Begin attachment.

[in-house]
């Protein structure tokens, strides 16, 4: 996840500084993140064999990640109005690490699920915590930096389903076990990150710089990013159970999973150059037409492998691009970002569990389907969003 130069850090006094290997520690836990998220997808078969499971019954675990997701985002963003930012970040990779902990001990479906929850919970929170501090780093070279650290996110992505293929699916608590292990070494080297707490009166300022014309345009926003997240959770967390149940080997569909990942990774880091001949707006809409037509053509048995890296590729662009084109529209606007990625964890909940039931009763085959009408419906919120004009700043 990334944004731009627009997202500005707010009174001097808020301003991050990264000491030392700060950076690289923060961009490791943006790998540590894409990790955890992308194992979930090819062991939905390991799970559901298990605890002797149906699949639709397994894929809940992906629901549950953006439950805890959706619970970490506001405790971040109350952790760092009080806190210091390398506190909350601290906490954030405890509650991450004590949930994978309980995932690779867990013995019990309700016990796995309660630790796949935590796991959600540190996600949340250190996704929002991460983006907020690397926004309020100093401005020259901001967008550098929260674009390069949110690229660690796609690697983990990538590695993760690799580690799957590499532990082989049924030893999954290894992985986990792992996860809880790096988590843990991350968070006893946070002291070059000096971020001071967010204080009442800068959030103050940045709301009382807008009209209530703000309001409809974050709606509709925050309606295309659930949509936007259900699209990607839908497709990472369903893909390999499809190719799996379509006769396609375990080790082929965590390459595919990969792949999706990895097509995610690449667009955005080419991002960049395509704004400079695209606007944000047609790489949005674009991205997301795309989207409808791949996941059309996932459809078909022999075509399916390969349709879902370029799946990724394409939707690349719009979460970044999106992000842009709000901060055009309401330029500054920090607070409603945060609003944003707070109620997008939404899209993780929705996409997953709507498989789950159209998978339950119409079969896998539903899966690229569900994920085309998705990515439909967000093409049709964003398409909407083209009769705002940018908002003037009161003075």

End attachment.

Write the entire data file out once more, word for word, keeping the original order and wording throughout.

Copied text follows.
[in-house]
């Protein structure tokens, strides 16, 4: 996840500084993140064999990640109005690490699920915590930096389903076990990150710089990013159970999973150059037409492998691009970002569990389907969003 130069850090006094290997520690836990998220997808078969499971019954675990997701985002963003930012970040990779902990001990479906929850919970929170501090780093070279650290996110992505293929699916608590292990070494080297707490009166300022014309345009926003997240959770967390149940080997569909990942990774880091001949707006809409037509053509048995890296590729662009084109529209606007990625964890909940039931009763085959009408419906919120004009700043 990334944004731009627009997202500005707010009174001097808020301003991050990264000491030392700060950076690289923060961009490791943006790998540590894409990790955890992308194992979930090819062991939905390991799970559901298990605890002797149906699949639709397994894929809940992906629901549950953006439950805890959706619970970490506001405790971040109350952790760092009080806190210091390398506190909350601290906490954030405890509650991450004590949930994978309980995932690779867990013995019990309700016990796995309660630790796949935590796991959600540190996600949340250190996704929002991460983006907020690397926004309020100093401005020259901001967008550098929260674009390069949110690229660690796609690697983990990538590695993760690799580690799957590499532990082989049924030893999954290894992985986990792992996860809880790096988590843990991350968070006893946070002291070059000096971020001071967010204080009442800068959030103050940045709301009382807008009209209530703000309001409809974050709606509709925050309606295309659930949509936007259900699209990607839908497709990472369903893909390999499809190719799996379509006769396609375990080790082929965590390459595919990969792949999706990895097509995610690449667009955005080419991002960049395509704004400079695209606007944000047609790489949005674009991205997301795309989207409808791949996941059309996932459809078909022999075509399916390969349709879902370029799946990724394409939707690349719009979460970044999106992000842009709000901060055009309401330029500054920090607070409603945060609003944003707070109620997008939404899209993780929705996409997953709507498989789950159209998978339950119409079969896998539903899966690229569900994920085309998705990515439909967000093409049709964003398409909407083209009769705002940018908002003037009161003075």